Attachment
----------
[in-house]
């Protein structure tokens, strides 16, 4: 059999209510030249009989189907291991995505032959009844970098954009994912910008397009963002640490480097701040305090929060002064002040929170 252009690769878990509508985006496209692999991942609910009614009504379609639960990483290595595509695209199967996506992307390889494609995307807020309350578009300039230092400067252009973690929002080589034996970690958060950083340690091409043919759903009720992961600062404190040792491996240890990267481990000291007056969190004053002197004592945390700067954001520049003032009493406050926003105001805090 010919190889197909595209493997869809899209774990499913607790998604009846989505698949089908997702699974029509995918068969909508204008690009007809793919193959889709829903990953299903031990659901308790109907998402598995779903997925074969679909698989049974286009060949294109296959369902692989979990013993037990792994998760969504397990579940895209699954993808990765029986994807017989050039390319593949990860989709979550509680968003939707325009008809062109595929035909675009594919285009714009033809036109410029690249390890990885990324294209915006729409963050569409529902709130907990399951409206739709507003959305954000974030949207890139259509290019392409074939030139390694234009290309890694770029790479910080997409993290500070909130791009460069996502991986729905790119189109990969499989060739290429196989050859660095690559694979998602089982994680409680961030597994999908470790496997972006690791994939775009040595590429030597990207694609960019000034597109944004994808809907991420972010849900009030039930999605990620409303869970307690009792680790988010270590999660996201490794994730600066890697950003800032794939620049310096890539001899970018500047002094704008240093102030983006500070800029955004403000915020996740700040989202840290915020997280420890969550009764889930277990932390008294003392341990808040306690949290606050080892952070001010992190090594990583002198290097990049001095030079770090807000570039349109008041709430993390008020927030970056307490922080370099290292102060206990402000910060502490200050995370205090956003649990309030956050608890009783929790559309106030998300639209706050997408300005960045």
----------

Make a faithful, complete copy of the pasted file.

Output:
[in-house]
């Protein structure tokens, strides 16, 4: 059999209510030249009989189907291991995505032959009844970098954009994912910008397009963002640490480097701040305090929060002064002040929170 252009690769878990509508985006496209692999991942609910009614009504379609639960990483290595595509695209199967996506992307390889494609995307807020309350578009300039230092400067252009973690929002080589034996970690958060950083340690091409043919759903009720992961600062404190040792491996240890990267481990000291007056969190004053002197004592945390700067954001520049003032009493406050926003105001805090 010919190889197909595209493997869809899209774990499913607790998604009846989505698949089908997702699974029509995918068969909508204008690009007809793919193959889709829903990953299903031990659901308790109907998402598995779903997925074969679909698989049974286009060949294109296959369902692989979990013993037990792994998760969504397990579940895209699954993808990765029986994807017989050039390319593949990860989709979550509680968003939707325009008809062109595929035909675009594919285009714009033809036109410029690249390890990885990324294209915006729409963050569409529902709130907990399951409206739709507003959305954000974030949207890139259509290019392409074939030139390694234009290309890694770029790479910080997409993290500070909130791009460069996502991986729905790119189109990969499989060739290429196989050859660095690559694979998602089982994680409680961030597994999908470790496997972006690791994939775009040595590429030597990207694609960019000034597109944004994808809907991420972010849900009030039930999605990620409303869970307690009792680790988010270590999660996201490794994730600066890697950003800032794939620049310096890539001899970018500047002094704008240093102030983006500070800029955004403000915020996740700040989202840290915020997280420890969550009764889930277990932390008294003392341990808040306690949290606050080892952070001010992190090594990583002198290097990049001095030079770090807000570039349109008041709430993390008020927030970056307490922080370099290292102060206990402000910060502490200050995370205090956003649990309030956050608890009783929790559309106030998300639209706050997408300005960045």